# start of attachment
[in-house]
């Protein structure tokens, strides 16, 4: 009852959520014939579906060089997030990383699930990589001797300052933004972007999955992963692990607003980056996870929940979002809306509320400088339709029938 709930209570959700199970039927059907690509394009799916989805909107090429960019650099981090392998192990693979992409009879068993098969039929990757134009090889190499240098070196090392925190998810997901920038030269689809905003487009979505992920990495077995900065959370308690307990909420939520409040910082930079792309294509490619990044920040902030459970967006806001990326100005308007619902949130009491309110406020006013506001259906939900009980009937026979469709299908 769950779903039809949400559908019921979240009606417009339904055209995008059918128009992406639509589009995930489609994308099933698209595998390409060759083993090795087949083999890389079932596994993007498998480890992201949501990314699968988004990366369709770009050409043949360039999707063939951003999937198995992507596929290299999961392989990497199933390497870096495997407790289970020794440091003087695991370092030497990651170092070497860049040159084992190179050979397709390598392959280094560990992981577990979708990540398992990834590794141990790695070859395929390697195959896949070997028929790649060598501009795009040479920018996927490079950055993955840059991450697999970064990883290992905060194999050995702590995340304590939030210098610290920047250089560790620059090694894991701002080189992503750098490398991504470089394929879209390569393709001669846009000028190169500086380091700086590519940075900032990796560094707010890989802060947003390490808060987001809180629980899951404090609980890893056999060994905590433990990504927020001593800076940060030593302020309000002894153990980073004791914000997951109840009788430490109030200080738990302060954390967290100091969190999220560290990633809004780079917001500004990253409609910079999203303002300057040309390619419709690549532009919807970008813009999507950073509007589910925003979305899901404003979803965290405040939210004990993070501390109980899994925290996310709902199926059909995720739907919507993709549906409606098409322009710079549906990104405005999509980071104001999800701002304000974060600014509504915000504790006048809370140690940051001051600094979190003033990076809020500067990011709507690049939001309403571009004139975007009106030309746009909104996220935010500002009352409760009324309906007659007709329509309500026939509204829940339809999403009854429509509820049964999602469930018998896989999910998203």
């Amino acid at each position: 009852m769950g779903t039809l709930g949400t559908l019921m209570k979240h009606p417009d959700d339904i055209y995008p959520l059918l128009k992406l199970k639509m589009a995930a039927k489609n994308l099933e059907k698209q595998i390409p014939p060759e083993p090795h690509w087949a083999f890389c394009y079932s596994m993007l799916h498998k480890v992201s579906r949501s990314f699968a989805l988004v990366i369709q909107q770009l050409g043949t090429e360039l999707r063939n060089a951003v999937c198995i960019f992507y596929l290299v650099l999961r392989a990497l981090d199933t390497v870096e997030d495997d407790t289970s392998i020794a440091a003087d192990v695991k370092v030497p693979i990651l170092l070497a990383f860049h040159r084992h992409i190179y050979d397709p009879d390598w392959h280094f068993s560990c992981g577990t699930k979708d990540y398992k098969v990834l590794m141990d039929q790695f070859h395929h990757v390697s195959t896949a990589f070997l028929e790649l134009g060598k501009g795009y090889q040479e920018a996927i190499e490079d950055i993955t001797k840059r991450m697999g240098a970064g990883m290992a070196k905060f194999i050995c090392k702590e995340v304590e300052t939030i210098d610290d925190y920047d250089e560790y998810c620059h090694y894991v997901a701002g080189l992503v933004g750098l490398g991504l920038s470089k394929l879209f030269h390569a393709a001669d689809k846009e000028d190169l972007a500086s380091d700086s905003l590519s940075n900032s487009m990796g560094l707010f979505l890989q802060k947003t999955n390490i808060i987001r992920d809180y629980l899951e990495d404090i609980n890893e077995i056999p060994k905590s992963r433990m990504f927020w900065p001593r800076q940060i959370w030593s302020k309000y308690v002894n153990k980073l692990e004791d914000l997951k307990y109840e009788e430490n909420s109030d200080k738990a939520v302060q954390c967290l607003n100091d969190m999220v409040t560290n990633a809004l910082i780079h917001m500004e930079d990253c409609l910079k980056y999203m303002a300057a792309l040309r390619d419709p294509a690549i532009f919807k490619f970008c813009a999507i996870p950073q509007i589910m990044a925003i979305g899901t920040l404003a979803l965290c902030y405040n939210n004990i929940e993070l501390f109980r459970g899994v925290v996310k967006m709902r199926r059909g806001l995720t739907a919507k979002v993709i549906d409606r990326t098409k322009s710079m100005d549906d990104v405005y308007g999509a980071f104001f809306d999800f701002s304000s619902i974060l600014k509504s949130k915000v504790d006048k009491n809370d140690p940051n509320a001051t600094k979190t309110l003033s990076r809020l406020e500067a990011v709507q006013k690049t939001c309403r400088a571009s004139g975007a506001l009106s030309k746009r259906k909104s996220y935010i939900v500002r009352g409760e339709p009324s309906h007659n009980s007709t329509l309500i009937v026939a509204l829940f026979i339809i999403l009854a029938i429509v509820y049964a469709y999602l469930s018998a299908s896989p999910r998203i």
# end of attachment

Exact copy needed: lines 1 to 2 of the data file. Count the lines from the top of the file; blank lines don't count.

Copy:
[in-house]
């Protein structure tokens, strides 16, 4: 009852959520014939579906060089997030990383699930990589001797300052933004972007999955992963692990607003980056996870929940979002809306509320400088339709029938 709930209570959700199970039927059907690509394009799916989805909107090429960019650099981090392998192990693979992409009879068993098969039929990757134009090889190499240098070196090392925190998810997901920038030269689809905003487009979505992920990495077995900065959370308690307990909420939520409040910082930079792309294509490619990044920040902030459970967006806001990326100005308007619902949130009491309110406020006013506001259906939900009980009937026979469709299908 769950779903039809949400559908019921979240009606417009339904055209995008059918128009992406639509589009995930489609994308099933698209595998390409060759083993090795087949083999890389079932596994993007498998480890992201949501990314699968988004990366369709770009050409043949360039999707063939951003999937198995992507596929290299999961392989990497199933390497870096495997407790289970020794440091003087695991370092030497990651170092070497860049040159084992190179050979397709390598392959280094560990992981577990979708990540398992990834590794141990790695070859395929390697195959896949070997028929790649060598501009795009040479920018996927490079950055993955840059991450697999970064990883290992905060194999050995702590995340304590939030210098610290920047250089560790620059090694894991701002080189992503750098490398991504470089394929879209390569393709001669846009000028190169500086380091700086590519940075900032990796560094707010890989802060947003390490808060987001809180629980899951404090609980890893056999060994905590433990990504927020001593800076940060030593302020309000002894153990980073004791914000997951109840009788430490109030200080738990302060954390967290100091969190999220560290990633809004780079917001500004990253409609910079999203303002300057040309390619419709690549532009919807970008813009999507950073509007589910925003979305899901404003979803965290405040939210004990993070501390109980899994925290996310709902199926059909995720739907919507993709549906409606098409322009710079549906990104405005999509980071104001999800701002304000974060600014509504915000504790006048809370140690940051001051600094979190003033990076809020500067990011709507690049939001309403571009004139975007009106030309746009909104996220935010500002009352409760009324309906007659007709329509309500026939509204829940339809999403009854429509509820049964999602469930018998896989999910998203």